Gladstone hair salon trims its waste in push to be green

Uber Hair owner Hayley Pinel says although hairdressers use chemicals every day, she believes recycling is important.
Uber Hair owner Hayley Pinel says although hairdressers use chemicals every day, she believes recycling is important. Tegan Annett

LARGE, shiny balls are one of the numerous things that define Uber Hair's dedication to recycling.

In just five weeks, Uber Hair would use 9kg of aluminium foil.

This is one of the reasons owner Hayley Pinel takes recycling items such as alfoil seriously.

"The alfoil hairdressers use can be recycled. But since they are in such small sheets when they get put in to recycling and sorted at the dump sites, it just ends up in landfill. So in order to recycle it we roll ours into balls," she said.

Ms Pinel said it could be difficult to have a "green-friendly" approach, but when considering the alternative, it was worth it.

"I think there has been a big push for recycling. Everyone wants to be green conscious," she said.

"In hairdressing we don't have many options because we use chemicals for a living to straighten, colour and curl our hair, but it's those little things that we can do that really make a difference."

Uber Hair uses recyclable, one-time-use towels.

"The towels we use are made from recycled materials," Ms Pinel said.

She said she hadn't realised the energy benefits of the towels until making the switch.

"Because the towels we used had a chemical retardant, they had to be tumble dried, otherwise they would go like starch," she said.

"It got to the point where we would do up to six loads (of washing) a day."

Since the swap, they are limited to one load of washing towels a day.

Ms Pinel said after adding up the costs of detergents, water, electricity and the staff having to do the washing and folding, in the long run it had turned out to be a good investment.

"I think a lot of people are starting to be a lot more conscious about being more eco-friendly," she said.

"We have a lot of people ask us about (our towels). It creates a bit of a buzz in the salon."

This week is National Recycling Week. The week has been running since 1996 when Planet Ark founded the week-long commemoration to bring a national focus to the benefits of recycling.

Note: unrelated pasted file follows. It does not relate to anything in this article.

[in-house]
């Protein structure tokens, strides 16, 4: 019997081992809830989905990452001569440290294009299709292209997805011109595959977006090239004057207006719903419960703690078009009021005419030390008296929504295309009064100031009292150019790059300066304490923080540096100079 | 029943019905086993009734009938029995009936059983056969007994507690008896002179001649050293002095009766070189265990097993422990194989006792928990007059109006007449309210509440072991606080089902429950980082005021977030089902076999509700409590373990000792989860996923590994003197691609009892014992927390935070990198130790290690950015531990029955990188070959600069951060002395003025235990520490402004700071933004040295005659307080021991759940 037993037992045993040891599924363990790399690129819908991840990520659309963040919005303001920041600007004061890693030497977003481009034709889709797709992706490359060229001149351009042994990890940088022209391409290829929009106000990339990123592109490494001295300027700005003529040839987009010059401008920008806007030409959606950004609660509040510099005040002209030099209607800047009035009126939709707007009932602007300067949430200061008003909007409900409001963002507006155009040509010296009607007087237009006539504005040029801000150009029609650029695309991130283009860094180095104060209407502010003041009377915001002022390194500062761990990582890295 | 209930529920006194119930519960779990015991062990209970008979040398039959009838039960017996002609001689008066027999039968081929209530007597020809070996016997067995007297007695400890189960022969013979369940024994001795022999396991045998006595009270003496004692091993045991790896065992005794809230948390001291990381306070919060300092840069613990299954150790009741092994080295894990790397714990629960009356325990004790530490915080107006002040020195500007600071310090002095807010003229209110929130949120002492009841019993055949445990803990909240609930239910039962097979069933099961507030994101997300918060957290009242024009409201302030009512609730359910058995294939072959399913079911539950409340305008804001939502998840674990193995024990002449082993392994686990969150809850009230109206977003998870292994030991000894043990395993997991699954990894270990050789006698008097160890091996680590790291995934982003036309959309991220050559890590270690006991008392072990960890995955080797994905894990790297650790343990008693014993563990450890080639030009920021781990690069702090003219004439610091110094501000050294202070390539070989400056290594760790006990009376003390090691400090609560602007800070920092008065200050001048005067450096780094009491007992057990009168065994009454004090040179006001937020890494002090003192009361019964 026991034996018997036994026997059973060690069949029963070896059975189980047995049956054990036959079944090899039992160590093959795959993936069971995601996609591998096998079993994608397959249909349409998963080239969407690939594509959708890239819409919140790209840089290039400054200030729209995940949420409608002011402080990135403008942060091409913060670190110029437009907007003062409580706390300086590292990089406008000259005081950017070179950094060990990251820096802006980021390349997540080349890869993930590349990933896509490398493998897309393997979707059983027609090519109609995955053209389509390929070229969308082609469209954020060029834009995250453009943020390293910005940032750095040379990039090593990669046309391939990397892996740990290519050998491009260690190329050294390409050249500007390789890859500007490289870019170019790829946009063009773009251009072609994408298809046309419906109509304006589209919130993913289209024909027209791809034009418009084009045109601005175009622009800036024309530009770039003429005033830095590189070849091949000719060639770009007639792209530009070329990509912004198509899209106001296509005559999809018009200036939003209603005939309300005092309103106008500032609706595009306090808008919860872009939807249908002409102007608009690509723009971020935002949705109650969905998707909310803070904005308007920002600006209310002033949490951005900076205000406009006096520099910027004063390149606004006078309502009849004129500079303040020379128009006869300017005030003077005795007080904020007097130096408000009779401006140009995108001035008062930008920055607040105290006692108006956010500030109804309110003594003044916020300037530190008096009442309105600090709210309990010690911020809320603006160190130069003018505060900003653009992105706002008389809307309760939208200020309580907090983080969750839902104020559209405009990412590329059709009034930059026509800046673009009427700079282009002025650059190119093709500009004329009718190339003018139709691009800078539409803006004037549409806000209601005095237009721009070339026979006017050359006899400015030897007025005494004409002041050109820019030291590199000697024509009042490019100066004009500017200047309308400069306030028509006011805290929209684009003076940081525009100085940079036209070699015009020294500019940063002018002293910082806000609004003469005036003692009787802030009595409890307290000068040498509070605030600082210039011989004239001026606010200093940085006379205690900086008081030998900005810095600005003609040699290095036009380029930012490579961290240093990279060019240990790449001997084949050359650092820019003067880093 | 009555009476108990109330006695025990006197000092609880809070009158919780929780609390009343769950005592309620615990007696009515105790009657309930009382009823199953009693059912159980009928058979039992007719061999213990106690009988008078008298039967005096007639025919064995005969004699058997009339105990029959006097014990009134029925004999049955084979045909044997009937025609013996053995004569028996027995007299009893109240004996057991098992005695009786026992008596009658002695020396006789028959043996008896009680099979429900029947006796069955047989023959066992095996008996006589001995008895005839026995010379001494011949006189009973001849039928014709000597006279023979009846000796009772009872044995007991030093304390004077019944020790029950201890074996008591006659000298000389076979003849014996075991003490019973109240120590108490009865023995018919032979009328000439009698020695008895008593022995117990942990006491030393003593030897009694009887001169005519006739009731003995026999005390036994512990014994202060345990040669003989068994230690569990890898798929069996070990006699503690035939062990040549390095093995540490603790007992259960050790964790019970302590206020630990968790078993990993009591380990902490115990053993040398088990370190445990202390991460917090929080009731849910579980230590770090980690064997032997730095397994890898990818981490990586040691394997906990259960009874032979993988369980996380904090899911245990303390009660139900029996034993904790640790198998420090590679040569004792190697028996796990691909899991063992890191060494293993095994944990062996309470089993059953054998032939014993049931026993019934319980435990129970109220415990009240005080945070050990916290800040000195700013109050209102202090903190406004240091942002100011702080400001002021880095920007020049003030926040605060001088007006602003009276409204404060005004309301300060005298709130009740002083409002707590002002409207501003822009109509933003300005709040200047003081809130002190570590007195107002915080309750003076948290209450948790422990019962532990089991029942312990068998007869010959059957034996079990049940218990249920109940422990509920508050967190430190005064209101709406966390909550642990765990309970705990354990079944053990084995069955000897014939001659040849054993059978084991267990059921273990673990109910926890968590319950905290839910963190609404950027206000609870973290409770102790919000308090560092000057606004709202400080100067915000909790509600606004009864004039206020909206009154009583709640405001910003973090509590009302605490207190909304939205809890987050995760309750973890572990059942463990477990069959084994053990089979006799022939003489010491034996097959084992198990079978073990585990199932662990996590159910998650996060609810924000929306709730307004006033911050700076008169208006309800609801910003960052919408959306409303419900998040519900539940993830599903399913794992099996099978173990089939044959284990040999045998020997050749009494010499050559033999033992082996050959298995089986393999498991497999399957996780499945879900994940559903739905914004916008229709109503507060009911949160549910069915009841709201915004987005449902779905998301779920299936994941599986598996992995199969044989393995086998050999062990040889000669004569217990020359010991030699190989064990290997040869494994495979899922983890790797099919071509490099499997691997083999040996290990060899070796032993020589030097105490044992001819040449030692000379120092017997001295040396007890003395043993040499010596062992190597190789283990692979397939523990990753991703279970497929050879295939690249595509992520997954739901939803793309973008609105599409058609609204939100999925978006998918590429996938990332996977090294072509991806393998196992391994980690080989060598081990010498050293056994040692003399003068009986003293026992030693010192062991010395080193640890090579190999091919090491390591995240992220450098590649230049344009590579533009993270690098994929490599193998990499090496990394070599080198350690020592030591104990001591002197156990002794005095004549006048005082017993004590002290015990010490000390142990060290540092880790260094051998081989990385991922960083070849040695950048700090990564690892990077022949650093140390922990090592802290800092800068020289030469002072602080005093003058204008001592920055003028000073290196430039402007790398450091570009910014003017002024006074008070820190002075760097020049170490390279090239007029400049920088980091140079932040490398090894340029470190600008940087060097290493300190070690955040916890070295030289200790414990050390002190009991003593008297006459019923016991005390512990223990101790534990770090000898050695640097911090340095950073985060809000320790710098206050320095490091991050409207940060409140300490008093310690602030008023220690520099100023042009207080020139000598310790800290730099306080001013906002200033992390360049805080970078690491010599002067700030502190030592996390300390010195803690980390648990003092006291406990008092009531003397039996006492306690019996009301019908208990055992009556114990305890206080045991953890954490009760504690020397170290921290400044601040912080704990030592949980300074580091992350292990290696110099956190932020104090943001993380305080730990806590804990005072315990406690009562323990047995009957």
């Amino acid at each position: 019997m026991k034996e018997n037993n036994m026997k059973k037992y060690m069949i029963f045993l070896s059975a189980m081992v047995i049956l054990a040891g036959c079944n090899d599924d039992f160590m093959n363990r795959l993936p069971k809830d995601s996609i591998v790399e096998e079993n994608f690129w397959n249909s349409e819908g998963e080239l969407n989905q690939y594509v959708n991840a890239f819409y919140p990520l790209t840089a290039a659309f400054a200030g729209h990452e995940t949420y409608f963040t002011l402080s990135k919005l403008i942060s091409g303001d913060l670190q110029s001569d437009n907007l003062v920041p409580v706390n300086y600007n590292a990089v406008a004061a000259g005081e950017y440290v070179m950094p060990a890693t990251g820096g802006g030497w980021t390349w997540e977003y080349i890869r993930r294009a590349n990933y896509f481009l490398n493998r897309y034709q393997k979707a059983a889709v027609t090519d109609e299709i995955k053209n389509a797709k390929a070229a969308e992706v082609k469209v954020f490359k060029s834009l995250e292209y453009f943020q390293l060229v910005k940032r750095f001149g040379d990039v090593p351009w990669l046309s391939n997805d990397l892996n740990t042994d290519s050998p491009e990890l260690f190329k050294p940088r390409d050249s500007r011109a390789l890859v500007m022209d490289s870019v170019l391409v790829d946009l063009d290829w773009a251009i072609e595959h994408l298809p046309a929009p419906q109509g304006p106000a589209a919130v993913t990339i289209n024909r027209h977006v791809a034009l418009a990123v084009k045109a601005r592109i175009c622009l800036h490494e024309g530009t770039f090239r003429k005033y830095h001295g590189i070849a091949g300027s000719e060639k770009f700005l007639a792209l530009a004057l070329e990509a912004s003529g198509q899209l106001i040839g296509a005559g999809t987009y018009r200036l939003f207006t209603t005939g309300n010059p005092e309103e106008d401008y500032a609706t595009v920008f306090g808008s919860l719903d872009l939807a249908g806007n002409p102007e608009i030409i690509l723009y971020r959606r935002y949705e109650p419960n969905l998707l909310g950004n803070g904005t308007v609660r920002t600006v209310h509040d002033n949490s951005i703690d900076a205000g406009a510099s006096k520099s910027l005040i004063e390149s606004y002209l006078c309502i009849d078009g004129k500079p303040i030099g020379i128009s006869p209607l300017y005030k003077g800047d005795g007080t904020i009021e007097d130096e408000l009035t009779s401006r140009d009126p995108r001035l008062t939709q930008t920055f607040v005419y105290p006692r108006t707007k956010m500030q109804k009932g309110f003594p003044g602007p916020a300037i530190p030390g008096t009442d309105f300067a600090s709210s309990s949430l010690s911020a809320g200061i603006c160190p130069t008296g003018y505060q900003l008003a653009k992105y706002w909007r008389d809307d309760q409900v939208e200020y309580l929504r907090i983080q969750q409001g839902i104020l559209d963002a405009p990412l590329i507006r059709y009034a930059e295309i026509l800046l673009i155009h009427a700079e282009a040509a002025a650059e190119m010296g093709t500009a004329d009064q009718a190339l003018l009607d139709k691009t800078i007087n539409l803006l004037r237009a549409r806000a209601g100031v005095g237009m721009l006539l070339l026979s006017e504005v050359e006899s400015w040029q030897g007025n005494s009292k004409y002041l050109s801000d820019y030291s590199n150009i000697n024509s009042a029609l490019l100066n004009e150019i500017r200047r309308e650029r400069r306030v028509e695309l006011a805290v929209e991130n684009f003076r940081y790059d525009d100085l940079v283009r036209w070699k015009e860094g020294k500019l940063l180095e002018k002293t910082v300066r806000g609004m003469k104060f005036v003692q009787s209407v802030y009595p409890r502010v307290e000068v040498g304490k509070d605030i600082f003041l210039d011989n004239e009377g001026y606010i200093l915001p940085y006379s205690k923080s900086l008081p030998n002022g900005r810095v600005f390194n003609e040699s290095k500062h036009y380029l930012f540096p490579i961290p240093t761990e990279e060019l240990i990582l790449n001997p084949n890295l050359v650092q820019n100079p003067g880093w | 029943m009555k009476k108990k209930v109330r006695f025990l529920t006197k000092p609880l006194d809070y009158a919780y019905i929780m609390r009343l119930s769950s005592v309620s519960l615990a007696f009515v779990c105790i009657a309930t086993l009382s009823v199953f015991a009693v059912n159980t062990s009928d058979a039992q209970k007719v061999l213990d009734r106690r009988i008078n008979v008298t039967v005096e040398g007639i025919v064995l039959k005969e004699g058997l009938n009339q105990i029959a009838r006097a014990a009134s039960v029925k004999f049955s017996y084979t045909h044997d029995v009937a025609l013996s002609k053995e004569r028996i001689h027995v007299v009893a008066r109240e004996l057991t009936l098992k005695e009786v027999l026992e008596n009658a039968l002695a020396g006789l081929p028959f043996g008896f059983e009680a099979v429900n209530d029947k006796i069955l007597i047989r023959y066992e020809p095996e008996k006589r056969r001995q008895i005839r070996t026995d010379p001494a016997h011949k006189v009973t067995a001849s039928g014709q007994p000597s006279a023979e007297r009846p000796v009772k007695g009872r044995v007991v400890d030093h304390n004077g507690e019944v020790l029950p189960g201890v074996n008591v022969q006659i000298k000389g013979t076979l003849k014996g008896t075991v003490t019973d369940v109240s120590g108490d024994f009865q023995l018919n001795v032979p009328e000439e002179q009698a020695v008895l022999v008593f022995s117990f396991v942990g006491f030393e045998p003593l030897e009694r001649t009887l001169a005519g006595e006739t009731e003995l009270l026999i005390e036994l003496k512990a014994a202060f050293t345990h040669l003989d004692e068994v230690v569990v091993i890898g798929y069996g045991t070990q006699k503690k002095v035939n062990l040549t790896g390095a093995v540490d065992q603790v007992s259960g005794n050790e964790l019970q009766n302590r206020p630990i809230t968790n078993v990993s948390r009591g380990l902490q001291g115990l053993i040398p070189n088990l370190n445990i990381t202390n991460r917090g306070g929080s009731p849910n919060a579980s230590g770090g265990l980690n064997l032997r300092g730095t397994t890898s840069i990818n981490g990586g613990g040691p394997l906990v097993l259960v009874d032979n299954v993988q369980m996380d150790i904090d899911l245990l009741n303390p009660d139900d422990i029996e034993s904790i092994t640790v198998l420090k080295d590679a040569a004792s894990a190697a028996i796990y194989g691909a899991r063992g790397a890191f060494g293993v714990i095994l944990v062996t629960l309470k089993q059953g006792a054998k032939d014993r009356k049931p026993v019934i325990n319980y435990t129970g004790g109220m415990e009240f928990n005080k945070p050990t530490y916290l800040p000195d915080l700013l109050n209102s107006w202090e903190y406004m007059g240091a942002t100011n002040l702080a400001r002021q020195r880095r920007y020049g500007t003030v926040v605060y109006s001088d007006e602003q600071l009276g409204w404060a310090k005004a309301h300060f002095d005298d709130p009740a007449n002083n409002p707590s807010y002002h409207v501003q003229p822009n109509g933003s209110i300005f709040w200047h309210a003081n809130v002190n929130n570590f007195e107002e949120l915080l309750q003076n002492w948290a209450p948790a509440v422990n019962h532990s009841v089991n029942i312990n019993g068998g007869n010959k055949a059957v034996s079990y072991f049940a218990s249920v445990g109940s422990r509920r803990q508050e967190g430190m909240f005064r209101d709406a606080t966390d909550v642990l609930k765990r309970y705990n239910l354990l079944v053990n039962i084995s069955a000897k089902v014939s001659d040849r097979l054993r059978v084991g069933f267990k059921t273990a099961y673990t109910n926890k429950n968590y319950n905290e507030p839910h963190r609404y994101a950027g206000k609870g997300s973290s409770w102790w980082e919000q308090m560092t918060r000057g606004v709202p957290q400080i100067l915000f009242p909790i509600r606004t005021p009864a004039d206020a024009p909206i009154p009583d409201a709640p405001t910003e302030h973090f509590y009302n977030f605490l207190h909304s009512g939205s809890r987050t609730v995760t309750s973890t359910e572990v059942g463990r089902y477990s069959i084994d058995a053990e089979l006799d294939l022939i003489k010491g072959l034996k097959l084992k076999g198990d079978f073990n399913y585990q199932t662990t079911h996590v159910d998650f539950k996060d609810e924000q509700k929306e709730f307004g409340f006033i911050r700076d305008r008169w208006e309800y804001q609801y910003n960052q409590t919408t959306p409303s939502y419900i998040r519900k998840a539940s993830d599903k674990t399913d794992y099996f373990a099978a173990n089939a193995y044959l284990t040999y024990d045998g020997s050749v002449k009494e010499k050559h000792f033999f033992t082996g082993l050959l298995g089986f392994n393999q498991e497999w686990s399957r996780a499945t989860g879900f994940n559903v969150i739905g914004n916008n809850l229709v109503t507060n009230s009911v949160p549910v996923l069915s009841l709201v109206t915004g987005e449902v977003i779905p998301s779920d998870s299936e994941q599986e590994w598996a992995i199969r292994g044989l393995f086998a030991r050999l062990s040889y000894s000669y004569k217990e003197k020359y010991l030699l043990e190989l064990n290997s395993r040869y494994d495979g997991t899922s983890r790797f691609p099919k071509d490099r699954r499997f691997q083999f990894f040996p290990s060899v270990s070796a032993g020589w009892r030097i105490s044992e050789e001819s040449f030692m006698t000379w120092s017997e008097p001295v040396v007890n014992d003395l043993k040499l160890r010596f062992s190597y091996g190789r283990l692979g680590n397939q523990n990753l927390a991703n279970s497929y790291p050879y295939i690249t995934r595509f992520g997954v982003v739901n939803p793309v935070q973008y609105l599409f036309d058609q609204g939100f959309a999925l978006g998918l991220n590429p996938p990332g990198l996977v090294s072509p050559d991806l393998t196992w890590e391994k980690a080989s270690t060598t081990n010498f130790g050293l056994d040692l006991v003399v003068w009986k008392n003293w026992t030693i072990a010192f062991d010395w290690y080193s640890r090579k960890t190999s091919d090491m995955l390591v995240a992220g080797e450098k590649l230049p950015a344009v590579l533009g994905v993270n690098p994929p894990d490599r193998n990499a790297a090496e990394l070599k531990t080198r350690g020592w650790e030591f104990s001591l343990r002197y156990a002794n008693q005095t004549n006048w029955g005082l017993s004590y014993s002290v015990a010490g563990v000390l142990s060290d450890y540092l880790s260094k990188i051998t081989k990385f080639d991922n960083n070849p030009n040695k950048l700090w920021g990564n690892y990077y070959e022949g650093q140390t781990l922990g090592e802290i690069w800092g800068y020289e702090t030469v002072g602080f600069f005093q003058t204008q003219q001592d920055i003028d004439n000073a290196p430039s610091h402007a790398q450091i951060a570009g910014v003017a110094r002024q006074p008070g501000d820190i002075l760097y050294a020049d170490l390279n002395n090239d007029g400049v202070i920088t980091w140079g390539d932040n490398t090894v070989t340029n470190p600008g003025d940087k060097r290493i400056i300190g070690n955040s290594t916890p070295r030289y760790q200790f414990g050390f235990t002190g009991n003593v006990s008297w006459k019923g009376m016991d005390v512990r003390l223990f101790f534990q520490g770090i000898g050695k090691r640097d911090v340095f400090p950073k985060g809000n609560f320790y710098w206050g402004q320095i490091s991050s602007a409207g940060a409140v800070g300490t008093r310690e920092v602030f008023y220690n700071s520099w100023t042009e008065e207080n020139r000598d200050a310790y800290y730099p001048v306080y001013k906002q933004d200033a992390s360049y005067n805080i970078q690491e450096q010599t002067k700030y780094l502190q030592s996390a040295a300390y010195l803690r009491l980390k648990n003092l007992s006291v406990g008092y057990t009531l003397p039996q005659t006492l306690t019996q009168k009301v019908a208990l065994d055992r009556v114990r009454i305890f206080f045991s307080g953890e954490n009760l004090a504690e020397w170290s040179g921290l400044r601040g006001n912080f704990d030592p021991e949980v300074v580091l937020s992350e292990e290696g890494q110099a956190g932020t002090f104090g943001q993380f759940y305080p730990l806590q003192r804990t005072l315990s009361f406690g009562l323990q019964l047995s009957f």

How much of your household waste do you recycle?

This poll ended on 11 December 2013.

Current Results

Everything I can, including garden waste

75%

Everything I can from inside, but not much from the garden

0%

Most of it, but some goes in landfill

25%

Hardly anything

0%

This is not a scientific poll. The results reflect only the opinions of those who chose to participate.

 

Councillor Col Chapman says recycling at public events is just as important as recycling at home.
Councillor Col Chapman says recycling at public events is just as important as recycling at home. Tegan Annett

Gladstone households are good at recycling

RECYCLING in households is easy, but Gladstone Regional Council environmental portfolio spokesman Col Chapman said at large-scale events people seemed to be less conscious of the items they were rubbishing.

"The hardest time to get people to recycle is during public events," Cr Chapman said.

"They might have a half eaten hamburger...they tend to put it all in one bin instead of sorting it out."

But he said generally Gladstone residents took recycling seriously.

"Recycling is important because we have limited resources in life anyway," he said.

He recommended the easiest way to recycle in the home was to have two bins - one for scraps, another for recycling.

"All hard plastics, glass, aluminium, paper and cardboard can be recycled.

"Generally speaking Gladstone households are very good at recycling. We have a low contamination rate, which is around 5-6%," he said.